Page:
Amidst a difficult global context – marked by escalating geopolitical tensions and enduring cost-of-living crisis – Europe’s travel and tourism sector has defied odds. Research conducted by Statista in partnership with Booking.com, before the summer season, predicted record revenues; and the latest edition of the Accommodation Barometer bore it out. At long last, 2023 became the year European accommodations surpassed the pre-Covid benchmark.
1. A consistent rise in optimism
In the two previous waves of the Accommodation Barometer, seven out of ten respondents consistently reported good or very good business developments. Although the year isn’t over yet, the European travel and tourism sector is on track to exceed hoteliers’ expectations, creating a continuous wave of optimism.
2. Regional leaders
Nordic accommodations have taken the lead, with eight in ten characterizing their summer season as good or very good. The avoidance of scorching summer heat waves might have contributed to their success. Southern destinations, which never go out of fashion, such as Portugal and Italy closely follow, with 76% of respondents reporting good developments in the recent past.
3. Positive economic indicators
Over the last six months, 62% of European accommodations reported increased room rates, a solid rise from the previous period. Occupancy levels continued their upward trajectory, with 68% experiencing an increase, thus reaffirming that the survey results reflect actual occupancy figures.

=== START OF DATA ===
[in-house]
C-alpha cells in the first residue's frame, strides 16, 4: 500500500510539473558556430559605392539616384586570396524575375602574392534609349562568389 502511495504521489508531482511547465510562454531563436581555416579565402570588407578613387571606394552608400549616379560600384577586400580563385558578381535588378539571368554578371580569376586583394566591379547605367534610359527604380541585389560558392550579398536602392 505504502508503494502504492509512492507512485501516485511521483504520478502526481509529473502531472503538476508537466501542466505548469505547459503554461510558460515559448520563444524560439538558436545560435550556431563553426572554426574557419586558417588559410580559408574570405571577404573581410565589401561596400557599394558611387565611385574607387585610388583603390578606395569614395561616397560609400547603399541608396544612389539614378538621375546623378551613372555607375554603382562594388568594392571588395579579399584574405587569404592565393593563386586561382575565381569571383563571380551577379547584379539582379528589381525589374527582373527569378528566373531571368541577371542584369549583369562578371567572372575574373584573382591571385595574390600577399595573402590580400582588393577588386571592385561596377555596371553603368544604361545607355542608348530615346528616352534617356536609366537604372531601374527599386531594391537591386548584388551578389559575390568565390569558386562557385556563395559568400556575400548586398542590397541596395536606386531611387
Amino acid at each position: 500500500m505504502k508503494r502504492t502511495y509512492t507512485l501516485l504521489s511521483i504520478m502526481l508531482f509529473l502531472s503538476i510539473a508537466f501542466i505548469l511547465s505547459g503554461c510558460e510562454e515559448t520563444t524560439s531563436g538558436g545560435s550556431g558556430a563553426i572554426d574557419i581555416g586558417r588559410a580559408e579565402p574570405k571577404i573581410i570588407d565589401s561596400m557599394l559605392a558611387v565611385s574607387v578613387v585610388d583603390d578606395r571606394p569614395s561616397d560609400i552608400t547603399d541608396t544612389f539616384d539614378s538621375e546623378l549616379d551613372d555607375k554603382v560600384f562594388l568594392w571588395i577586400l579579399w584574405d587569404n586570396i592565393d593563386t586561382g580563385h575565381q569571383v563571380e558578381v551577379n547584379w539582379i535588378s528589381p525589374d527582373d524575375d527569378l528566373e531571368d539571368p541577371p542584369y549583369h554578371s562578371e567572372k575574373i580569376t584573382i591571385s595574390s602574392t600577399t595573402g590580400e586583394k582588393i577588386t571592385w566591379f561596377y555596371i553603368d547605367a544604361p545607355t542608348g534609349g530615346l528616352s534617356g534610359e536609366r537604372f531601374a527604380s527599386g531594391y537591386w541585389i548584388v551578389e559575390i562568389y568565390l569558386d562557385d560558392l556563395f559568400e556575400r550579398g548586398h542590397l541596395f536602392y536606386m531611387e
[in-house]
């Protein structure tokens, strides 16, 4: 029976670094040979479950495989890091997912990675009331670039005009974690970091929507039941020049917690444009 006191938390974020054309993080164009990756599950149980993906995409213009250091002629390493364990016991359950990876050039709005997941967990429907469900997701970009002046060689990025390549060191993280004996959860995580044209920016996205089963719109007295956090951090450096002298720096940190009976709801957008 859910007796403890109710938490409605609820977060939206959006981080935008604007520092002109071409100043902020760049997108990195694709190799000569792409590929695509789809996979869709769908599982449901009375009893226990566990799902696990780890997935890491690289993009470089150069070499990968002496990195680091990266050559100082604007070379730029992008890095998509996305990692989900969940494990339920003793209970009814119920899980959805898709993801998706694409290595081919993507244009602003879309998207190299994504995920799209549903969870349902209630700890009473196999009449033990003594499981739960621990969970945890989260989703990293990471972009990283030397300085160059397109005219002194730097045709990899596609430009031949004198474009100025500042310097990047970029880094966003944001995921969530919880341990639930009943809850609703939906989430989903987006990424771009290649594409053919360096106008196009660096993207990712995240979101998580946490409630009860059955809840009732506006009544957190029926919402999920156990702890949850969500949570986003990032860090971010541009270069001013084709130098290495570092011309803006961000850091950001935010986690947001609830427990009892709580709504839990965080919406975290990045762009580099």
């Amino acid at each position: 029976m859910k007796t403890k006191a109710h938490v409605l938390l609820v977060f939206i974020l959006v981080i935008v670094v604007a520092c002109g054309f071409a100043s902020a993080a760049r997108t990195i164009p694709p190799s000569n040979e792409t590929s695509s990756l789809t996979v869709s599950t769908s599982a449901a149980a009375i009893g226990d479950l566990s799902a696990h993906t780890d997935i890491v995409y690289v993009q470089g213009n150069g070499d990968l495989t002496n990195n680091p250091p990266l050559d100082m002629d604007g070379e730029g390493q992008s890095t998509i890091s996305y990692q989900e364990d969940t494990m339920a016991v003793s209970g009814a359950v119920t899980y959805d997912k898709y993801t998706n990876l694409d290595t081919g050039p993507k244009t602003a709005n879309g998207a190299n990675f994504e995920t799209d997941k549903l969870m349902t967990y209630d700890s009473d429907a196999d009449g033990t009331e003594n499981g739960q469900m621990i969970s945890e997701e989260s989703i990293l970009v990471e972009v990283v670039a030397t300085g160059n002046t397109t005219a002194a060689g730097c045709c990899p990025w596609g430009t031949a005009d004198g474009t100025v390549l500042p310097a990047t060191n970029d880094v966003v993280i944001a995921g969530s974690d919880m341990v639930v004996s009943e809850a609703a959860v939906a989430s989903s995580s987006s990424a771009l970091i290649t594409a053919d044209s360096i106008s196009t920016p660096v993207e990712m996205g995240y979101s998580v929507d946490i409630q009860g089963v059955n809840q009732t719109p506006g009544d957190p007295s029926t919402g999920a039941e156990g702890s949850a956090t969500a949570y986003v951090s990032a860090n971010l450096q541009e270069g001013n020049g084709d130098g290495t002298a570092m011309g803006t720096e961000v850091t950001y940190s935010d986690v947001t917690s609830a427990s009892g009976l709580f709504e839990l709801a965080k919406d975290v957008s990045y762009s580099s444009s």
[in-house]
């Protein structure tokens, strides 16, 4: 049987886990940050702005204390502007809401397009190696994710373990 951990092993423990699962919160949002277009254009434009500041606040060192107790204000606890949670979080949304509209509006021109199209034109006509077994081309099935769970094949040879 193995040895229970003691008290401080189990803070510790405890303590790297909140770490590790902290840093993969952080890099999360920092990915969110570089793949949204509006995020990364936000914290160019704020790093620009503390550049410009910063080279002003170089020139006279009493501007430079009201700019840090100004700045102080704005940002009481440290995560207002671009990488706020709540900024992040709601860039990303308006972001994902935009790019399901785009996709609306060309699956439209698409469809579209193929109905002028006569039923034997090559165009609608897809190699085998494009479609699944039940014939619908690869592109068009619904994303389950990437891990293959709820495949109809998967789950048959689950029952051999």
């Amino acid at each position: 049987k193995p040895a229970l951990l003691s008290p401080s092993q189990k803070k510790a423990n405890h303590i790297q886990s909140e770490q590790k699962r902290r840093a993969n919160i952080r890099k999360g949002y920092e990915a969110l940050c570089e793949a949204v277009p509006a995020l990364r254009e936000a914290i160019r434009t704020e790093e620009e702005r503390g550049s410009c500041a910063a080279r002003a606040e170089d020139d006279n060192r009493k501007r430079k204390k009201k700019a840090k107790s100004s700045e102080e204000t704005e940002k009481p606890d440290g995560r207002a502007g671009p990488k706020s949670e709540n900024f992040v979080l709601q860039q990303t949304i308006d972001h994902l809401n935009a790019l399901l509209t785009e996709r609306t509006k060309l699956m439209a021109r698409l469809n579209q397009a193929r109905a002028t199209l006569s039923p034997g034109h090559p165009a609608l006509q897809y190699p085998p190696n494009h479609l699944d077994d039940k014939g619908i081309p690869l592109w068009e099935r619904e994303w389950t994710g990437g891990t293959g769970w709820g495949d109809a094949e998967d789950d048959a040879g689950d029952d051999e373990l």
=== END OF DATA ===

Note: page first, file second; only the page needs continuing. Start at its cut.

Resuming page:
These positive economic indicators have instilled confidence among hoteliers, with 72% characterizing past developments as good or very good, and 68% viewing their current economic situation favorably. In contrast, only 4% saw adverse developments over the past half a year, while a mere 5% consider the current economic situation negative.
4. A majority expects continued growth
Looking ahead, the majority of hoteliers (59%) are now expecting a positive or very positive development in the next six months, marking the first time in the Accommodation Baromter’s history that this number has crossed the halfway mark. As winter 2023/2024 approaches, the year has already delivered beyond expectations.
5. The cases of Germany, Austria, and the Netherlands
Hoteliers’ sentiments from Germany, Austria, and the Netherlands diverge from the overall EU trajectory, most notably from the upward trend in assessing past and current performance. While the rest of Europe posted an improvement across all 3 waves, these countries have not seen the same continuous upswing as their neighbors.
Germany’s Barometer results, on the other hand, appear to reflect the country’s current economic woes. Although German hoteliers matched their EU neighbors’ assessment of past developments at 71% seeing it in a positive light, the appraisal of the current state of affairs diverged by 19 percentage points – 49% rating it as good or very good in Germany versus 68% average across the rest of EU countries covered by the Barometer.